With all the “in-universe” Star Trek reference books that have been published over the decades, starting with the classic Star Fleet Technical Manual in the mid-1970s, it’s a bit startling to realize that a comprehensive history of the United Federation of Planets has never been published until now, with Star Trek Federation: The First 150 Years.
David Goodman, perhaps best known for his six years as head writer and executive producer on the Trek-loving Family Guy, jumped at the opportunity to write this book and produce the definitive history of the first 150 years of the Federation. That’s a timeframe that covers the TV shows Star Trek: Enterprise and Star Trek: The Original Series. You’ll find no Next Generation, Deep Space Nine or Voyager references here, only sly allusions to events that time travel by characters in those series managed to impact, such as Earth’s first visit by Vulcans in the film Star Trek: First Contact. And never mind the chronology of the alternate universe presented in the last couple of Star Trek movies, that’s straight out.
This is specifically the history of the Federation in the Star Trek Prime Universe, and should serve as a balm of any fans offended by the J.J. Abrams reboot.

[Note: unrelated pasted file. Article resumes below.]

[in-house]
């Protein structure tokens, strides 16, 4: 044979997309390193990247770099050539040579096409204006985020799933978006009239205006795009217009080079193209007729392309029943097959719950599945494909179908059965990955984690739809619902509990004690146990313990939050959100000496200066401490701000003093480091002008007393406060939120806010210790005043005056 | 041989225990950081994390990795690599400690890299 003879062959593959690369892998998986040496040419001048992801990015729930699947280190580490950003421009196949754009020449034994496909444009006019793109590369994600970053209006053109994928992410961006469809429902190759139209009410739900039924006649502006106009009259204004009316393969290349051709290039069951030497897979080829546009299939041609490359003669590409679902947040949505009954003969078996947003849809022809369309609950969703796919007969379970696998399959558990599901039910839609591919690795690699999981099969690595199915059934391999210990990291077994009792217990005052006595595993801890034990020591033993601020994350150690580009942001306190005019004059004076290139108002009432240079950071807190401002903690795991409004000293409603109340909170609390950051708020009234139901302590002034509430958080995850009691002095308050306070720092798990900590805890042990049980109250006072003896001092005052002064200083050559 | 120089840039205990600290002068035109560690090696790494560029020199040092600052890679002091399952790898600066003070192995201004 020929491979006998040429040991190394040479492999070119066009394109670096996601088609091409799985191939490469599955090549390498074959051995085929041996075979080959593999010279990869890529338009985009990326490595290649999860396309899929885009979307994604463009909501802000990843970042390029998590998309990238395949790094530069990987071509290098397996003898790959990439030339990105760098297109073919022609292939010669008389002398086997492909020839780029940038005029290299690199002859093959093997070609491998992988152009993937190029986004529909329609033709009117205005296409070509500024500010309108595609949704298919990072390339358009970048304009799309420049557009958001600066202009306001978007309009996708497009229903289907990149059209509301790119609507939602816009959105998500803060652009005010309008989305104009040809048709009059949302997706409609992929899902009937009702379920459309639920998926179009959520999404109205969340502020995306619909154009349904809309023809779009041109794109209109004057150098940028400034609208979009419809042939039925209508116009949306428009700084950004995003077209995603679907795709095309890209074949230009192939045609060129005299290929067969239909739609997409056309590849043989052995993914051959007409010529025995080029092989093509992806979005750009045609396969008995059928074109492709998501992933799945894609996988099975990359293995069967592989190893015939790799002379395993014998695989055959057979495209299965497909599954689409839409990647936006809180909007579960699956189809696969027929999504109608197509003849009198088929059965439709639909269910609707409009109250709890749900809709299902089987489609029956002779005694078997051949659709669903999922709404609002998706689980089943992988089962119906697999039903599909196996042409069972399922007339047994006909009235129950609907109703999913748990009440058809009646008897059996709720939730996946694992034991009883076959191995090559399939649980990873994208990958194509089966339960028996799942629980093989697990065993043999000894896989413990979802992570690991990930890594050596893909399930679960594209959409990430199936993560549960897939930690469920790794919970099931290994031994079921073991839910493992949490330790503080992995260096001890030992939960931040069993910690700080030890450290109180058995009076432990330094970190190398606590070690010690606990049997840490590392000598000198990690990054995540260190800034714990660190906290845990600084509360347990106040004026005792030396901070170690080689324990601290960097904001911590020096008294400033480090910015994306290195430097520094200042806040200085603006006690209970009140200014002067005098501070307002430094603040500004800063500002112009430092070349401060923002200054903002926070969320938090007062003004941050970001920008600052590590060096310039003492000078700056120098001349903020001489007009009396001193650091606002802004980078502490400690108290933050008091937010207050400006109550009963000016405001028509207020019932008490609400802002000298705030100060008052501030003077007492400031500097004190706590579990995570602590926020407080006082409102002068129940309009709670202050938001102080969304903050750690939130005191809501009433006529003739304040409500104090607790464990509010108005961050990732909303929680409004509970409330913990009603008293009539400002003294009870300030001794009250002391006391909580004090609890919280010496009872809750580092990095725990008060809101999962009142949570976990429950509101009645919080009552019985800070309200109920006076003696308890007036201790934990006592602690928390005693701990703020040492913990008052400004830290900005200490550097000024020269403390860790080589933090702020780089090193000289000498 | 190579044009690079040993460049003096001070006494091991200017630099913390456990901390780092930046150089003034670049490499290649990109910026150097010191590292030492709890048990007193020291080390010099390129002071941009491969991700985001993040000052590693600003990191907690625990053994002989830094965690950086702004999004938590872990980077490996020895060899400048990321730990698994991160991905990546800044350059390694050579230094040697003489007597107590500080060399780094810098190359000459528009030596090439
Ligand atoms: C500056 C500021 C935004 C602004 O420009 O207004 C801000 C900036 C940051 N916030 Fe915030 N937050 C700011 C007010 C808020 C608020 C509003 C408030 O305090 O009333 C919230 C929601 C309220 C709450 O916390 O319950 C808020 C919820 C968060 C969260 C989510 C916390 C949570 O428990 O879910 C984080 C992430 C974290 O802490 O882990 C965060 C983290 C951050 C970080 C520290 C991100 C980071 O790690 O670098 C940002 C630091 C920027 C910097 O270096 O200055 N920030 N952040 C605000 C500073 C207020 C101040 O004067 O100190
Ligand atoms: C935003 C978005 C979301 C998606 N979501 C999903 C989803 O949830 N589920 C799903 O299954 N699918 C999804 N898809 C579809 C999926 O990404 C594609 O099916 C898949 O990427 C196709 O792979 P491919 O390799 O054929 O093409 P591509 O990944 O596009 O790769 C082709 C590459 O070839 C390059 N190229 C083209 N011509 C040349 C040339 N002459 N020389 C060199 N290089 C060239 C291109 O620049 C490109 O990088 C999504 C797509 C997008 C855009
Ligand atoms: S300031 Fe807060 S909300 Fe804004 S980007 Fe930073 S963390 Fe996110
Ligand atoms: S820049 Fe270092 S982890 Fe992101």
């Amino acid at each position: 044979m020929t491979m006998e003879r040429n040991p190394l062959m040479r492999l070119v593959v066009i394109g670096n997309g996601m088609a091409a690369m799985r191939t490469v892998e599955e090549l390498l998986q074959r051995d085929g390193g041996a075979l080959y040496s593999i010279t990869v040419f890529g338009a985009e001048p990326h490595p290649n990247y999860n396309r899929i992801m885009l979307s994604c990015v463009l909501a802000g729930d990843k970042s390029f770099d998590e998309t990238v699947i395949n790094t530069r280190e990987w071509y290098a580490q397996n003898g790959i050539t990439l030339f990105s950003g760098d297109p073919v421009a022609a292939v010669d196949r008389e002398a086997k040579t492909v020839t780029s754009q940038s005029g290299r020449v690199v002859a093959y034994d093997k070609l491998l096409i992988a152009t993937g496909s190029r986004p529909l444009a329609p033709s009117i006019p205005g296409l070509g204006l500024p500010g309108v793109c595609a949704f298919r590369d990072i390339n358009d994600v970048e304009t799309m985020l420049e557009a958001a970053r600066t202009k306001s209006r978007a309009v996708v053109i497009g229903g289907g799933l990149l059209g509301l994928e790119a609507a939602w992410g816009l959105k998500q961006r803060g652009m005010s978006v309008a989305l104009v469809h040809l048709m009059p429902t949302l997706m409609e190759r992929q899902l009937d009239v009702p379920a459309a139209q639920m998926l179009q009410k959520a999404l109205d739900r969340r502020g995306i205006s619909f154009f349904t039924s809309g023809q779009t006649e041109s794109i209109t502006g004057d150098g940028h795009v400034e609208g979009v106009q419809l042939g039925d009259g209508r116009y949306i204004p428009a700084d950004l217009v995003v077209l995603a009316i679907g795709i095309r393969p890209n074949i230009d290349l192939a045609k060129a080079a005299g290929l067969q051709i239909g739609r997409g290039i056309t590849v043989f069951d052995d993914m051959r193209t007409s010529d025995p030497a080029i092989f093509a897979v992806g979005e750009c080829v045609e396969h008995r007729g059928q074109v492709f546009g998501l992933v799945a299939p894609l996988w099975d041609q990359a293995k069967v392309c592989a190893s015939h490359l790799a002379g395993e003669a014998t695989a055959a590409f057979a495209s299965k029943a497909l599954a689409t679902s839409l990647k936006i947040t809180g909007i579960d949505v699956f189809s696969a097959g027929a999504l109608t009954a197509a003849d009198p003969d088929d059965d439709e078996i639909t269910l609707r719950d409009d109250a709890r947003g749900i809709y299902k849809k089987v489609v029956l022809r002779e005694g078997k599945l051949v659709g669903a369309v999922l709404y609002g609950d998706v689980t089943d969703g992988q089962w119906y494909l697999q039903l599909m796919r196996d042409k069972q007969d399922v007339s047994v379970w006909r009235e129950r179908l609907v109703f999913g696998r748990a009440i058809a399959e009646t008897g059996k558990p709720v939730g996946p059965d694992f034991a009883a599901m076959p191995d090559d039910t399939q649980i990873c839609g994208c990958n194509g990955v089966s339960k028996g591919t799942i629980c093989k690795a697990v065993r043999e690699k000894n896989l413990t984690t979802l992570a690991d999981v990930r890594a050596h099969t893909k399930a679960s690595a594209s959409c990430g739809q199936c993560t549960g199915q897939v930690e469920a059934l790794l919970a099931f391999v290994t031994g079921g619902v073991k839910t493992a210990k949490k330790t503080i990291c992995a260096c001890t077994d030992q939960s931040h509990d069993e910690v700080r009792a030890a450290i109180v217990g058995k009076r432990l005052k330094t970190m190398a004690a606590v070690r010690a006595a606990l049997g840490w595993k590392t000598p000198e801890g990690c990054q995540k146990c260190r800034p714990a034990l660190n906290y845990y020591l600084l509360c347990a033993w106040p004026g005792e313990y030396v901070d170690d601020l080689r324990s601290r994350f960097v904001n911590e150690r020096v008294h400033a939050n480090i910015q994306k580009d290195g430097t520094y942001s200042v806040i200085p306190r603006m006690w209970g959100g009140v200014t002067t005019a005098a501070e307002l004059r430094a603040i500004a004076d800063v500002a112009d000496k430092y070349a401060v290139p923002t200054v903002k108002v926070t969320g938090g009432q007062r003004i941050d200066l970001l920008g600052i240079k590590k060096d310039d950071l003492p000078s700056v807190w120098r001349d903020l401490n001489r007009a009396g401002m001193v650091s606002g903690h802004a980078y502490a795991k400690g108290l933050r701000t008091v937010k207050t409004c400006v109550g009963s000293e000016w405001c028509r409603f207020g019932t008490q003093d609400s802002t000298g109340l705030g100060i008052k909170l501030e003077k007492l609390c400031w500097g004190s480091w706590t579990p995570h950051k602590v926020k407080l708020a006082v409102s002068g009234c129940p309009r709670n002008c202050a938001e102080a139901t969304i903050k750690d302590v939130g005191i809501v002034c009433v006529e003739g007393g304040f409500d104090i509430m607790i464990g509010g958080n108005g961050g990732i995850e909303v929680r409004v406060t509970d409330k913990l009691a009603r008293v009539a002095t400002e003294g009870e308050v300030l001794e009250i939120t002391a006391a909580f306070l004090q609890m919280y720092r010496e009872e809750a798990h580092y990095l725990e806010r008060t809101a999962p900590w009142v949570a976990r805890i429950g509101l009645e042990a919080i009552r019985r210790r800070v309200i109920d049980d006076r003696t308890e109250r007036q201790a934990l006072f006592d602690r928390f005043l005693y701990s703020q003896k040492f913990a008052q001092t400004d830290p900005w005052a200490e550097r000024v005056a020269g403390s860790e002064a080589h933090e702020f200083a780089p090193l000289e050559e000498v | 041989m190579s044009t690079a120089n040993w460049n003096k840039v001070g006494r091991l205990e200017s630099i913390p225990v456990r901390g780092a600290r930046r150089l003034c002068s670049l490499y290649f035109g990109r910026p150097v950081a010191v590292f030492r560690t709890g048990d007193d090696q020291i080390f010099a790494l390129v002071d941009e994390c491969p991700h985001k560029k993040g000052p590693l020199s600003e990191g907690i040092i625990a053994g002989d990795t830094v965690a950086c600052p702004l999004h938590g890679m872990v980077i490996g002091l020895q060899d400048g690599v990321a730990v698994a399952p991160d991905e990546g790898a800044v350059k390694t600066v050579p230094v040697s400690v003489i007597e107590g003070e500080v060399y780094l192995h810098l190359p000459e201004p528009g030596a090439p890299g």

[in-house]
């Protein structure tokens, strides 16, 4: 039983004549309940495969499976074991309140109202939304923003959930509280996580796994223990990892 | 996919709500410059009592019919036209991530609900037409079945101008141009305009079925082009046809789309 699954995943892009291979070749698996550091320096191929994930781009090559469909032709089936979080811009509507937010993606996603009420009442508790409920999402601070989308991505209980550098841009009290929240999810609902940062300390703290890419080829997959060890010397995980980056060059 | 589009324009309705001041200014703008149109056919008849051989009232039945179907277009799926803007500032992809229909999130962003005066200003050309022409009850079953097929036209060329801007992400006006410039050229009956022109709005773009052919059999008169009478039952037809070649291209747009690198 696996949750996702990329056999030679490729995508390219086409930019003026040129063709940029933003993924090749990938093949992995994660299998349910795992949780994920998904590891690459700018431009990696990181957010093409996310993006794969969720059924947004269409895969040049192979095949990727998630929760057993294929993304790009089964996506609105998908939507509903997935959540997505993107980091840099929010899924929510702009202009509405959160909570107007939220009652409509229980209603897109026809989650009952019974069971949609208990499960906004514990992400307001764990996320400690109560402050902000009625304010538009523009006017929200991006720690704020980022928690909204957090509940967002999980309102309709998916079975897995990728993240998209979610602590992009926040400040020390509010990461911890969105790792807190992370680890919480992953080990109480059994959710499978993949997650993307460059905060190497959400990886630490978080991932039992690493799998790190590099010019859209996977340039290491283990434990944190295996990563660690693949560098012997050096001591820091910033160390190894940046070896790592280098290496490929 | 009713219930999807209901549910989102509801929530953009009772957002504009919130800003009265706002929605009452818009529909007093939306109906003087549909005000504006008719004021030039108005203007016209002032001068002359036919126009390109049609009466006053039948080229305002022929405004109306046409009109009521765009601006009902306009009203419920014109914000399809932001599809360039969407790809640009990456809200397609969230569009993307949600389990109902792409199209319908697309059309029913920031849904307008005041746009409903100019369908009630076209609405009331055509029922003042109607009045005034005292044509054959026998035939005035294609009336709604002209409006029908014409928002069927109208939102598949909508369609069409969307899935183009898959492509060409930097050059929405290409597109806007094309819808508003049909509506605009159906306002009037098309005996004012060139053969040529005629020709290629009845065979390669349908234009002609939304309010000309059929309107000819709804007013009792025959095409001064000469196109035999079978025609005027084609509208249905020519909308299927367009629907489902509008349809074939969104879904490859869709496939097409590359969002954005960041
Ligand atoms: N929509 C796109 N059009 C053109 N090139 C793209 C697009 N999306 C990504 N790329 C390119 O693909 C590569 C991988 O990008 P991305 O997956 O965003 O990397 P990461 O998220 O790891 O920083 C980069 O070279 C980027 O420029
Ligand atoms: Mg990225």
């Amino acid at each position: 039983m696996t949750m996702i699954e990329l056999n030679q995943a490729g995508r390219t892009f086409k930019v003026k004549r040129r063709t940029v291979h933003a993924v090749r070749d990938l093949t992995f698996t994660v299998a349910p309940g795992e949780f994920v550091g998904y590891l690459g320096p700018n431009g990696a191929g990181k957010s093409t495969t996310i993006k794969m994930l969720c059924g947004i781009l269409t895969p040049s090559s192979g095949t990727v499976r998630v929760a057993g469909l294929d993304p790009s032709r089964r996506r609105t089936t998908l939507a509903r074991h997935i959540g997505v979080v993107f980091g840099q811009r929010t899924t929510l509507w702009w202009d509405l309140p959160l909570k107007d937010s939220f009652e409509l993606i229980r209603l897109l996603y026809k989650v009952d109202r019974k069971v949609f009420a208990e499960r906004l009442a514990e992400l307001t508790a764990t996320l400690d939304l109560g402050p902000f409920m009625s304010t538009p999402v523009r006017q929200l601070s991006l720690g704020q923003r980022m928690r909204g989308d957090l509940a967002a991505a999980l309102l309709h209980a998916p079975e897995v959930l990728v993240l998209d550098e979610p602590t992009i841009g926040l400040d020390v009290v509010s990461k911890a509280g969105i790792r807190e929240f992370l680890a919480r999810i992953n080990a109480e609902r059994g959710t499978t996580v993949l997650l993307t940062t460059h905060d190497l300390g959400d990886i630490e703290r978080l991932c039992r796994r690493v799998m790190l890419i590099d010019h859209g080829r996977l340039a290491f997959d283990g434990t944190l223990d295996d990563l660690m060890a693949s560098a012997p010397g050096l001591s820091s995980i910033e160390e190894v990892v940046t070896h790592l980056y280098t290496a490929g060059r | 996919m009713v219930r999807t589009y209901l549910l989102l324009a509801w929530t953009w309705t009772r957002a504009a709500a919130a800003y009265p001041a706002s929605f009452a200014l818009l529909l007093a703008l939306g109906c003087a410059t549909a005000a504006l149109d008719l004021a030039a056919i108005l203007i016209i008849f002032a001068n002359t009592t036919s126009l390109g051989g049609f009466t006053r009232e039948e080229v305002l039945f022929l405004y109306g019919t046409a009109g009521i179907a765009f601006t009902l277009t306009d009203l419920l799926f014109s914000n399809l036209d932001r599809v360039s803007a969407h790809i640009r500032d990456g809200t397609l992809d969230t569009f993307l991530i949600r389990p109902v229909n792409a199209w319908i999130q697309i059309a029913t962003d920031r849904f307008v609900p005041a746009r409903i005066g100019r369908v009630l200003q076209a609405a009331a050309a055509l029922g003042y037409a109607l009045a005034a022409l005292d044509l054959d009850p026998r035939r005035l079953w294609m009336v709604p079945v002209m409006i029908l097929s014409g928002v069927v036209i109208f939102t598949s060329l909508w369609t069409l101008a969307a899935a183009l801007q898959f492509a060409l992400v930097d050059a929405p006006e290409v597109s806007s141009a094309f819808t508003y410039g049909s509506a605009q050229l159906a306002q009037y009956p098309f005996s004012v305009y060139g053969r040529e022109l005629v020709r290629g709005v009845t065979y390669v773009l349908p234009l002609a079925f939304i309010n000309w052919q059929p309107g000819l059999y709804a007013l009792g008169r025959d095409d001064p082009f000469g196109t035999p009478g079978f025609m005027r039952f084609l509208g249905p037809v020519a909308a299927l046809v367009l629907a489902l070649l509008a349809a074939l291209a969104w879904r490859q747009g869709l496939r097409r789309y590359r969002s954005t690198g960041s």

Goodman knits together the chronologies of Enterprise and The Original Series in a way that manages to explain discrepancies between the two series. From the days of the Eugenics Wars, to the aforementioned First Contact, through the era of the Romulan War and forward to the era of Kirk and Spock, every major event in Trek history is covered. If there’s a reference to a lost vessel and the actions of an earlier crew in The Original Series, it’s covered as part of Federation history in this handsome and lavishly illustrated volume.
Although presented almost as a history textbook, Star Trek Federation: The First 150 Years still features Goodman’s trademark sense of humor. SF media fans will find chuckle-worthy sideways references to other shows. Portions of newspaper articles, scientific reports, Captain’s Logs and the like are presented as sidebars and they’re all worthy of attention to spot the Easter Eggs. For example, both Doctor Who and Space: 1999 get references with an article titled MYSTERY COMMANDOES STEAL ADVANCED SPACESHIP by one Sarah Jane Smith, featuring a quote from Victor Bergman, chief astronomer at the Anderson Space Command: “It’s left Earth’s orbit, we’re sure of that.” You can almost imagine the brief Family Guy cut-scene featuring the joke.
Star Trek Federation: The First 150 Years is a delight and should provide hours of happy browsing for Trek fans who long for the era when the best ship in the universe was just the U.S.S. Enterprise, NCC-1701, “No bloody A, B, C, or D!”